Citizen of the Month

the writing and photography of Neil Kramer

The Silver Rule

I’m sure Martin Luther King Day is going to inspire many posts today, and each one will be different, and reflect the writer’s own interests, whether it be race relations, politics, or religion.

Martin Luther King makes me think of morality.  The civil rights movement of the 1960s was  all about morality, a clear case of right vs. wrong.

Unfortunately, not issue in life is as clear-cut.  Morality is a complicated subject.

I’m not a particularly religious person, but that doesn’t mean I don’t think about religious issues such as morality.  When I write about Jewish subjects, I tend to go for the cultural items — the bagels, the Yiddish words, the mother jokes — but I’m actually quite interested in Jewish religious thought.  I mean I like to mock it, too, because I figure God wouldn’t have given us a sense of humor if he didn’t want us to make fun of Him.

The Golden Rule is considered the basis for most moral thought.

“Do unto others as you want them to do unto you.”

The Golden Rule is as ancient as it is cross-cultural.  The ethic of reciprocity was present in ancient Babylon, Egypt, Persia, India, Greece, Judea, and China.

The Golden Rule is certainly a major part of the Torah.

However, there are two competing version of the Golden Rule, or more accurately, there is a Golden Rule and a Silver Rule.

The Golden Rule is frequently attributed to Jesus, even though it was around for centuries before his birth.

“Therefore all things whatsoever ye would that men should do to you, do ye even so to them” (Matthew 7:12).

Christianity adopted the Golden Rule from two passages in Leviticus in the Old Testament.

Leviticus 19:18 —

“Do not seek revenge or bear a grudge against one of your people, but love your neighbor as yourself”

and Leviticus 19:34

“But the stranger that dwelleth with you shall be unto you as one born among you, and thou shalt love him as thyself; for ye were strangers in the land of Egypt: I am the LORD your God.”

Of course, the Golden Rule is older than both the New Testament AND the Hebrew Bible.  It first appears in Ancient Egypt (c. 2040-1650 BCE) and is even spoken about by Confucius (551-479 B.C.)

Early Christianity was eager to distinguish itself from the Judaism of Jesus, so much of the traditional commandments were seen as unnecessary, including the kosher and circumcision laws.  This was partly to attract new converts.   In order to separate the new religion from the old one, Judaism gets a pretty bad rap in the New Testament, where they are portrayed as a priestly people obsessed with outdated laws and corruption (like a Washington D.C. of the time!), preparing the way for centuries of anti-Semitism.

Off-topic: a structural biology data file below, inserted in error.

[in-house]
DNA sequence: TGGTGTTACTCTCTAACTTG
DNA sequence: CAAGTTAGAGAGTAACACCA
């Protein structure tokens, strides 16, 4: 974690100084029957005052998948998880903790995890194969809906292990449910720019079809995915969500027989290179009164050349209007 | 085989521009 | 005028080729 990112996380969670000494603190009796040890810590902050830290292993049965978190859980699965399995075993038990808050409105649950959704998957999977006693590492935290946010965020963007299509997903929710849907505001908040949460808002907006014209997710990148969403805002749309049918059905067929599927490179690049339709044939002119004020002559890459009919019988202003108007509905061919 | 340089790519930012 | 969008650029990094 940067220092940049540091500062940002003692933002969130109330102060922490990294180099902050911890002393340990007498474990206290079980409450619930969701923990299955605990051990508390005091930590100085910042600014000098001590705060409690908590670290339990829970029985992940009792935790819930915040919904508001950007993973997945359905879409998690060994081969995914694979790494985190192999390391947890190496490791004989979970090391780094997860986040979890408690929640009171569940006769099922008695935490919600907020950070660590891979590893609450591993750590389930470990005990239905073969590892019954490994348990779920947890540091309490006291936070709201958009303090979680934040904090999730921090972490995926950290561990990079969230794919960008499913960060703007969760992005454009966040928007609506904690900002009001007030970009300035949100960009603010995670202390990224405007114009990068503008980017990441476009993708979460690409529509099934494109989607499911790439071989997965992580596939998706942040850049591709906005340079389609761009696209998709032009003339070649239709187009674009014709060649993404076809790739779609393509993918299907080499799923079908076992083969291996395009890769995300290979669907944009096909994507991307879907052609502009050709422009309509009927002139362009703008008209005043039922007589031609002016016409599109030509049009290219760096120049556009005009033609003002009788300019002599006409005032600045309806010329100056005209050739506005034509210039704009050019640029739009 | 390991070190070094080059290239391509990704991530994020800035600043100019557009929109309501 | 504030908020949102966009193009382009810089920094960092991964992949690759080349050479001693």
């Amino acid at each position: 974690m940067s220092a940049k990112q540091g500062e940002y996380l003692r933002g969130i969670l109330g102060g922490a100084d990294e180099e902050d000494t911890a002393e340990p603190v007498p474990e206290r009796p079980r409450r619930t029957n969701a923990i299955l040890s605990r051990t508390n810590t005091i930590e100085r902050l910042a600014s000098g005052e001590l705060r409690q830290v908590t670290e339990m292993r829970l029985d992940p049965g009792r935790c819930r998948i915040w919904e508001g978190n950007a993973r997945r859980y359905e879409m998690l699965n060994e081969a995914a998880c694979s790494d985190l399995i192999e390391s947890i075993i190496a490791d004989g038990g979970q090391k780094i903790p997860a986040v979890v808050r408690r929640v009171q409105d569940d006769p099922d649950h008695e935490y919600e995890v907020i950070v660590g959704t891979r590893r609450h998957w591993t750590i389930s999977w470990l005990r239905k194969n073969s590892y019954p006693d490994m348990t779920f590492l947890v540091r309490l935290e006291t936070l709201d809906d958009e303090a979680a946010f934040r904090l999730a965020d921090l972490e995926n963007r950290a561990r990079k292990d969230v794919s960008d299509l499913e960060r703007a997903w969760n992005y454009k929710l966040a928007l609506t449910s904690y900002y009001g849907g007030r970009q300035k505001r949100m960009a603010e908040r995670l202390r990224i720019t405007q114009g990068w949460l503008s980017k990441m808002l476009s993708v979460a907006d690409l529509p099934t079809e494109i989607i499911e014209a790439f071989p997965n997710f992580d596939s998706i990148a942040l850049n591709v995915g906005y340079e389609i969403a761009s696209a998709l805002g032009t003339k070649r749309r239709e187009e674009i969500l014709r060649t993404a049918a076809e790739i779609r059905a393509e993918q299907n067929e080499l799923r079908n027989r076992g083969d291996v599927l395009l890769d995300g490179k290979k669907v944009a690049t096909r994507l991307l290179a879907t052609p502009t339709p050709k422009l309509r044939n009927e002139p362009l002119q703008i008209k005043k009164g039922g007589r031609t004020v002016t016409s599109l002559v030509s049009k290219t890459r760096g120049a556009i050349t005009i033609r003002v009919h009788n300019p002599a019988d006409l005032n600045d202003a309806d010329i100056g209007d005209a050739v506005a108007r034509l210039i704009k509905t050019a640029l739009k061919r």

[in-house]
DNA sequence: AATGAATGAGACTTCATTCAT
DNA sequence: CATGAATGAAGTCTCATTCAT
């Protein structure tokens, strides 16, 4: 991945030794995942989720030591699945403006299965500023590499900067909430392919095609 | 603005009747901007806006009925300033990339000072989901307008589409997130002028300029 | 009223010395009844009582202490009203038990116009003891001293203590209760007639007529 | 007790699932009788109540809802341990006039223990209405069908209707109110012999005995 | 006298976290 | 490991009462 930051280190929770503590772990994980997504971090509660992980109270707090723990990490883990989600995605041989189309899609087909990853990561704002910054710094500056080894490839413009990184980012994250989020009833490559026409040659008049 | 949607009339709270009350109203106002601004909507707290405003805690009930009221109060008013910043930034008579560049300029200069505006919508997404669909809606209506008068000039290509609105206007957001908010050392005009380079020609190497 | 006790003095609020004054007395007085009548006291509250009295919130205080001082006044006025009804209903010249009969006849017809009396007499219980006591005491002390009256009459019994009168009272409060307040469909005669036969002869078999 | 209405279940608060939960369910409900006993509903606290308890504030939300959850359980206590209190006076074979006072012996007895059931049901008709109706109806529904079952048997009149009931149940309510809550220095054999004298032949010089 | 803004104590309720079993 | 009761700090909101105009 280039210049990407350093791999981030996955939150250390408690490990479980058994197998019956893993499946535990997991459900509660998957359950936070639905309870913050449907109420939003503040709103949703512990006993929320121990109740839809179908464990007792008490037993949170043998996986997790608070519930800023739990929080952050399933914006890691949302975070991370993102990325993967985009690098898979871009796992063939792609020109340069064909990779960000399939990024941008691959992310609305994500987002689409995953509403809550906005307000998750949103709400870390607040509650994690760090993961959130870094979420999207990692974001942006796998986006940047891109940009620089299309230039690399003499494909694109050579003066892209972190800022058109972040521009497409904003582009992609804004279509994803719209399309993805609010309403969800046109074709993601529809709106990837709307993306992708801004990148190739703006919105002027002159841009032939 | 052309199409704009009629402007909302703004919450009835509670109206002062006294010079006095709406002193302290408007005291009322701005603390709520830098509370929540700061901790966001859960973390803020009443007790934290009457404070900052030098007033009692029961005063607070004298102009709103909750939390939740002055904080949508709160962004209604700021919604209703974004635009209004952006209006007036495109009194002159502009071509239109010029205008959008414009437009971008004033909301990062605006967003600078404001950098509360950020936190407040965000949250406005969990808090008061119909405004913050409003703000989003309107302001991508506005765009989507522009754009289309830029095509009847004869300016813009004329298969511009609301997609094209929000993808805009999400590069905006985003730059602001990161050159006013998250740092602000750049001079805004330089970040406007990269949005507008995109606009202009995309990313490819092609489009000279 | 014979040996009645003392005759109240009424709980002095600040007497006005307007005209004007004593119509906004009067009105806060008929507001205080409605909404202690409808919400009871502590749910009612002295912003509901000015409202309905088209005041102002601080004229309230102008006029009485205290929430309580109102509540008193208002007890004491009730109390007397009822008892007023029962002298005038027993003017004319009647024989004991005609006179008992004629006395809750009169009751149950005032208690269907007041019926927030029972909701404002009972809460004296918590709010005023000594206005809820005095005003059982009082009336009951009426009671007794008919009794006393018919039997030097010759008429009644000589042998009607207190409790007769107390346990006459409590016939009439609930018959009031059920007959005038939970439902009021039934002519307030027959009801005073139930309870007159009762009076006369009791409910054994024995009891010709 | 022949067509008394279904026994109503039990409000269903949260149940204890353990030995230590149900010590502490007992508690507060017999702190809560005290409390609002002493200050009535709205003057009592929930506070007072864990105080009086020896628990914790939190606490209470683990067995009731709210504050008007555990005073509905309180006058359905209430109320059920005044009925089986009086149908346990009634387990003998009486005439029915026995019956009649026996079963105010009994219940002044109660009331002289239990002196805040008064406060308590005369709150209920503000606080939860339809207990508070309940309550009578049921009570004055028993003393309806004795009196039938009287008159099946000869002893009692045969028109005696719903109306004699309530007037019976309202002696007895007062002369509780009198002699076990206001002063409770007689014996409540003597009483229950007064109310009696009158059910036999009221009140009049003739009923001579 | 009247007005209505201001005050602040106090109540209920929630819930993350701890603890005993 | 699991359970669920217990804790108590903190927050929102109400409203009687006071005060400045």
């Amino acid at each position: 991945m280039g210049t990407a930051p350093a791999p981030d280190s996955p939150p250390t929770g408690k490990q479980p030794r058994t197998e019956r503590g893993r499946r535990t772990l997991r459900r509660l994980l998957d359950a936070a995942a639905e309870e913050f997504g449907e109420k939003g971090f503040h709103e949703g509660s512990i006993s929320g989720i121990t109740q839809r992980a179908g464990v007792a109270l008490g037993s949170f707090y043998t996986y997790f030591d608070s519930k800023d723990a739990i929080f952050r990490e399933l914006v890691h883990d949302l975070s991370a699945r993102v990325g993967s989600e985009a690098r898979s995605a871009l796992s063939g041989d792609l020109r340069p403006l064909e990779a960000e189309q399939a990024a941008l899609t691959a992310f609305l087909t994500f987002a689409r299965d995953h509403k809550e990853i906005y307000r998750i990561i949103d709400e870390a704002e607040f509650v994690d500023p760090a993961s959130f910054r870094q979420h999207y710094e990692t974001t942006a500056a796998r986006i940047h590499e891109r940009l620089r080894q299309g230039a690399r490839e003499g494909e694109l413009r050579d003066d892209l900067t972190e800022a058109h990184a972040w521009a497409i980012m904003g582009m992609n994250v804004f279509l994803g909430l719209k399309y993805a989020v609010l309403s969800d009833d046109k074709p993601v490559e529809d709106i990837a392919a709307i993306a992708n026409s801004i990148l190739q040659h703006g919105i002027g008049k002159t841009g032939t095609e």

Since Christianity was presented as a religion of good deeds, it is no surprise that “Do unto others…” became so central to Western culture.

Unfortunately, early Christian leaders, focusing on positive stories like “the Good Samaritan” gave little emphasis to the flip side of the Golden Rule — “The Silver Rule.”

The Silver Rule was already an established part of the teachings of the great rabbis at the time of Jesus.  Hillel, an elder contemporary of Jesus, is have said to have written this famous line in the Talmud, Shabbat 31a, when asked to sum up the entire Torah concisely, as if it were a Twitter update:

“That which is hateful to you, do not do to your fellow. That is the whole Torah; the rest is the explanation; go and learn.”
—Talmud, Shabbat 31a

In effect, don’t do unto others that you wouldn’t want them to do to you.

This Silver Rule was not unique to the rabbis.  It was central to the teachings of Confucius.

“Never impose on others what you would not choose for yourself” (己所不欲,勿施于人)
—Confucius, Analects XV.24

I think I personally follow the Silver Rule more than the Golden Rule.  I’m not sure if this has anything to do with years of Hebrew school or just my personal makeup.  The Golden Rule doesn’t energize my brain.

For example:

If I am walking out of my apartment building, and I see an old woman shuffling behind me, I would hold the door for her.  Why?  Out of instinct.  I don’t need to ponder the Golden Rule.

But let me change the situation:

I am rushing to catch the bus.  I open the door to head out when I see the old woman shuffling behind me.

“Hurry up,” I say to myself as she walks, as slow as molasses.

If I keep holding the door for her, I might miss my bus.

NOW is when I need a internal barometer, a belief statement to help me make this split second decision.

“Do Unto Others…” doesn’t help me.  I’m not being asked to do something positive.  I am wondering if the situation allows me to do something negative.   I need to think about the Silver Rule.

“Don’t Do Unto Others…”

Should I slam the door in this old woman’s face because I want to get to the bus?  Is it worth it?  Would I want this to happen to me, if the situation was reversed?  Won’t she think I’m an asshole?  What if I tell her that I am in a rush, so then she will understand?  Or should I just wait for the next bus?”

A little neurotic?  Maybe?  But if I were living in the South during the 1960’s, many moral questions would be presented to me every day, almost none of them about “doing unto others.”  They would be about “don’t do unto others.”

Why shouldn’t my fellow citizens have the same rights as I do?

The “negative” Silver Rule appeals to me.  It seems to me to have a concreteness necessary to make moral  decisions in the real world where NOT DOING SOMETHING WRONG comes up as frequently as doing something right.   We need to give everyone adequate health care not because I believe you would be kind enough to help me, because knowing you, you’d probably be too busy on Farmville to care, but because I would be outraged if I was in your shoes and couldn’t care for MY family.

Dr. Martin Luther King, like Gandhi, was a big advocate of the Silver Rule.

13 Comments

  1. most MLK day posts are pretty much the same; letter from a birmingham jail/ something re an event. because I grew up in TX, & worked on th Death Penalty (at least un part) I was blessed with much access in Atlanta to wizened SCLC vets.